Almost every homestead or farm should consider adding rabbits into the mix of animals they get, but choosing the breed that suits your needs can be difficult.
One of the most popular breeds out there is the Flemish Giant rabbit.
The Flemish Giant rabbit is said to have originated in Belgium and was widely popular throughout Europe. It is thought to be the descendant of several different meat and fur rabbits, although this particular rabbit did not become popular until around 1910 when it was shown at several livestock shows. Rabbit breeders were impressed with its size and the quality of the coat.
Flemish Giants are known as the gentle giants, and are very docile and they love to play. They are also known as the tamest of the rabbit species and do just as well as a homestead animal as they do at shows.
A good quality rabbit feed is recommended, and since they are larger they will tend to eat more than what a normal-sized rabbit would. However, you do not want your rabbit  to become too overweight, so be sure you follow the feeding instructions. Free-range hay as well as salt and water should be made available. As with any rabbit, Flemish rabbits love treats. Great treats include pumpkin seeds and grass.
Flemish rabbits are known to be easy-keepers, but you will need a large pen to accommodate them. A rabbit tractor is also an excellent option. Since the rabbits can grow so large, a hutch is not the best choice unless it is custom-made.
Your average breed of rabbit usually weighs in around 6-8 pounds. While this can make a decent meal, it may be hard to feed an entire family, especially a large one, with one single rabbit. A Flemish giant will range in weight from around 20 pounds to 50 pounds, with some out there getting larger than that. This will allow you to have a rabbit that will feed your entire family as well as having enough to freeze, can or dehydrate for future use.
Breeders tend to breed does around the age of 9 months. Some may wait until the doe reaches a year old to ensure that she is mature enough to handle offspring. The male Flemish may take up to a year and half to reach full maturity but should be able to produce offspring at a year or younger in some cases. Breeding should be done carefully, and the male should not be related to the female. The male should not be kept near the pen with the doe and the doe should be given adequate material to make a nest. Adding a nest box will aid her in preparing for her young. Once the young are born, it is best to let the doe raise them and for humans not to touch them. Once they are about a month old, you can begin handling them. Keep in mind that these rabbits will breed quickly, so it is best to have separate pens for the rabbits when they are weaned.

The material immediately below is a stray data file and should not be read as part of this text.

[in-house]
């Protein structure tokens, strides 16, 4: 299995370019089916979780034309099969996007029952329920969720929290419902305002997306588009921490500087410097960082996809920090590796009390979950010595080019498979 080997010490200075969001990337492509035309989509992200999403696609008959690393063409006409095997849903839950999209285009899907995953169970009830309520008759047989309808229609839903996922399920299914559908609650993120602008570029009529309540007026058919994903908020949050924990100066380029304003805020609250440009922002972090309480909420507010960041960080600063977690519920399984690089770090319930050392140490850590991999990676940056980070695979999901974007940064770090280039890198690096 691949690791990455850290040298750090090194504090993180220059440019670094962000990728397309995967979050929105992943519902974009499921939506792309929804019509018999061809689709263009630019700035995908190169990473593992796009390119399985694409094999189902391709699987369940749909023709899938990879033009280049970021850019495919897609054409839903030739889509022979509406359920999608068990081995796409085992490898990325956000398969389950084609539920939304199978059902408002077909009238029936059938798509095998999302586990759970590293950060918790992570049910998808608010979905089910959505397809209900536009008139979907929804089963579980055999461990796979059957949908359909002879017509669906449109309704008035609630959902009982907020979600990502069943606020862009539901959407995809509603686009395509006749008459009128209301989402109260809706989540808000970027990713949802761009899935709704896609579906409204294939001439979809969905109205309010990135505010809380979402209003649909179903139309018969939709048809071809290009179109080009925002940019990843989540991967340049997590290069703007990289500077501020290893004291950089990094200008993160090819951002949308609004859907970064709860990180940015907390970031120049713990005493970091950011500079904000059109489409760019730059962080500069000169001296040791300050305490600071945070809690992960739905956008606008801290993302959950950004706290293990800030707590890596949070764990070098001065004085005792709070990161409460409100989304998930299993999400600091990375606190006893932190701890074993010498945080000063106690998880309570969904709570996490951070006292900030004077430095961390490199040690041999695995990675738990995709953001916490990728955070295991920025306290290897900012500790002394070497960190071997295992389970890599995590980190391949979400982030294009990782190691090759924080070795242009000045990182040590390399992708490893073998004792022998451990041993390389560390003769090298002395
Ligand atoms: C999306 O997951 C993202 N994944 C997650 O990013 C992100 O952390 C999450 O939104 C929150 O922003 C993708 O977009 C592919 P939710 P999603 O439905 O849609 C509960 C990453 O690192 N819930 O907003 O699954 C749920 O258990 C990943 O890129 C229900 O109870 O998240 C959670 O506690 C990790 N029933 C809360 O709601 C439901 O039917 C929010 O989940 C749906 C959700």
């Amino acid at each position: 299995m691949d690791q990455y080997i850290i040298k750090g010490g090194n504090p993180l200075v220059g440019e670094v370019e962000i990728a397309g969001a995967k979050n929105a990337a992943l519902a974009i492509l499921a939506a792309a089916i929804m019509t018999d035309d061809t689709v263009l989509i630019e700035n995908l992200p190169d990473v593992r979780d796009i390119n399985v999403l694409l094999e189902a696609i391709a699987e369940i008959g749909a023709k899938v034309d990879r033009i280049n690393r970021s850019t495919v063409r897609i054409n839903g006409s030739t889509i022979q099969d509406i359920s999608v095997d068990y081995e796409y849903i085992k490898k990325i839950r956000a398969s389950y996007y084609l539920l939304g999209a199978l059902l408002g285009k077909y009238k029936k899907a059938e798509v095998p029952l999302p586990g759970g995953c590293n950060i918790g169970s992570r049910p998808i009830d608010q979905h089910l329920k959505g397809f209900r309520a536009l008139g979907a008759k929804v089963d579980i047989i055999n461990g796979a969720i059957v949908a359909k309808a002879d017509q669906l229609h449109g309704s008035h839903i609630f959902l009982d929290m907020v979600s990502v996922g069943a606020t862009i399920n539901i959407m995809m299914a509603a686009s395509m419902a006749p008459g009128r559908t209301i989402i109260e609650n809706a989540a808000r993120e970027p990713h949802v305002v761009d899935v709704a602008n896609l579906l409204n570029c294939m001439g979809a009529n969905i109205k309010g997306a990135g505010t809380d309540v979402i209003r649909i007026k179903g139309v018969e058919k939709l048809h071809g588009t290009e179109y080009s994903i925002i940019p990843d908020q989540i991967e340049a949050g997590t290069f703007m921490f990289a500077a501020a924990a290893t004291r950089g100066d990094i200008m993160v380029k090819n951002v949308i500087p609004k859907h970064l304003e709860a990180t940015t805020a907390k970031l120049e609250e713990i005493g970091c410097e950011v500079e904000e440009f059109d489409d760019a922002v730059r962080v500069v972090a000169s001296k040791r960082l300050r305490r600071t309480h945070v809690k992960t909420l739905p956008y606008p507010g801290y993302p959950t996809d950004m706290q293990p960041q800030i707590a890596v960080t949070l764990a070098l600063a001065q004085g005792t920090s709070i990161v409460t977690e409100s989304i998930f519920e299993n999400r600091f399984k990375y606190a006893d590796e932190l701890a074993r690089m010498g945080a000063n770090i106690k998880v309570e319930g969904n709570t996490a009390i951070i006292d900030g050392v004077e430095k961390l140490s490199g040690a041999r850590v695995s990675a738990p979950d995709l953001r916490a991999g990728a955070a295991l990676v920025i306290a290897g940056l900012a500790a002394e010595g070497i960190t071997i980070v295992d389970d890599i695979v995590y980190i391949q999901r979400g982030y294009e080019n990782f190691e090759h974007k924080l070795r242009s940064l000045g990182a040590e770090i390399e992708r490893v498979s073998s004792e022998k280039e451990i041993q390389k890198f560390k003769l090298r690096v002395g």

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Flemish giants come in many different colors, including black, brown, orange and white. They can even be spotted, making for beautiful pelts. These pelts can be made into various different craft items and even can be sold.
Rabbit droppings can be used as a quality fertilizer. You will be amazed at how well it benefits your plants. Rabbit droppings are not strong and will not burn or cause any problems. If you want to give your plants an extra boost, you can make what is known as “rabbit poo tea.” You take the rabbit droppings and soak them in water. Then you take the water and rabbit droppings and pour all over your plants. This acts as a quick fertilizer boost. Many farmers have used this to boost up a plant that is rooting poorly or not producing enough. Homesteaders will swear by rabbit poo tea.
On a homestead, it is quite easy to become attached to some of the animals. Since rabbits breed so quickly and giants are such gentle creatures, it is great to make one or two into pets for you and your children. They can live up to 10 years and will make an excellent companion that can be trained.
Adding a Flemish Giant rabbit to your homestead will have many benefits. You will be able to have a good meat source, fertilizer source, pelt source and even a pet if you would like. If you have considered adding a rabbit to your homestead, consider raising Flemish Giant rabbits.
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